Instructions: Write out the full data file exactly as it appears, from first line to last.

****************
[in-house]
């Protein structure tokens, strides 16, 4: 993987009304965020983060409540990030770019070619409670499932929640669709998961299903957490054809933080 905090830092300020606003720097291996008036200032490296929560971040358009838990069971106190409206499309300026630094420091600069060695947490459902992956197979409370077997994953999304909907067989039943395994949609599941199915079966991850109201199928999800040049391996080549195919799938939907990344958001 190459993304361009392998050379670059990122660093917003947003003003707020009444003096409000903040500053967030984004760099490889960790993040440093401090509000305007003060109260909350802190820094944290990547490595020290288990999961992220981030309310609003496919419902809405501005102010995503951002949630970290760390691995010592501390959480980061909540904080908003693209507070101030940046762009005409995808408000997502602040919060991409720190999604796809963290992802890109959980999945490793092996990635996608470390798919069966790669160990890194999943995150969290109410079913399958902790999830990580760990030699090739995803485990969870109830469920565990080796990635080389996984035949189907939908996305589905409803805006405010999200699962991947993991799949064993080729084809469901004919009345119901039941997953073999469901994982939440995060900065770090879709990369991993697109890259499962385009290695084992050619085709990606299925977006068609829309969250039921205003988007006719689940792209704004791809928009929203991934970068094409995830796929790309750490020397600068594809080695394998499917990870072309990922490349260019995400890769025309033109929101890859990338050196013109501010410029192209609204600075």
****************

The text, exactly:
[in-house]
């Protein structure tokens, strides 16, 4: 993987009304965020983060409540990030770019070619409670499932929640669709998961299903957490054809933080 905090830092300020606003720097291996008036200032490296929560971040358009838990069971106190409206499309300026630094420091600069060695947490459902992956197979409370077997994953999304909907067989039943395994949609599941199915079966991850109201199928999800040049391996080549195919799938939907990344958001 190459993304361009392998050379670059990122660093917003947003003003707020009444003096409000903040500053967030984004760099490889960790993040440093401090509000305007003060109260909350802190820094944290990547490595020290288990999961992220981030309310609003496919419902809405501005102010995503951002949630970290760390691995010592501390959480980061909540904080908003693209507070101030940046762009005409995808408000997502602040919060991409720190999604796809963290992802890109959980999945490793092996990635996608470390798919069966790669160990890194999943995150969290109410079913399958902790999830990580760990030699090739995803485990969870109830469920565990080796990635080389996984035949189907939908996305589905409803805006405010999200699962991947993991799949064993080729084809469901004919009345119901039941997953073999469901994982939440995060900065770090879709990369991993697109890259499962385009290695084992050619085709990606299925977006068609829309969250039921205003988007006719689940792209704004791809928009929203991934970068094409995830796929790309750490020397600068594809080695394998499917990870072309990922490349260019995400890769025309033109929101890859990338050196013109501010410029192209609204600075």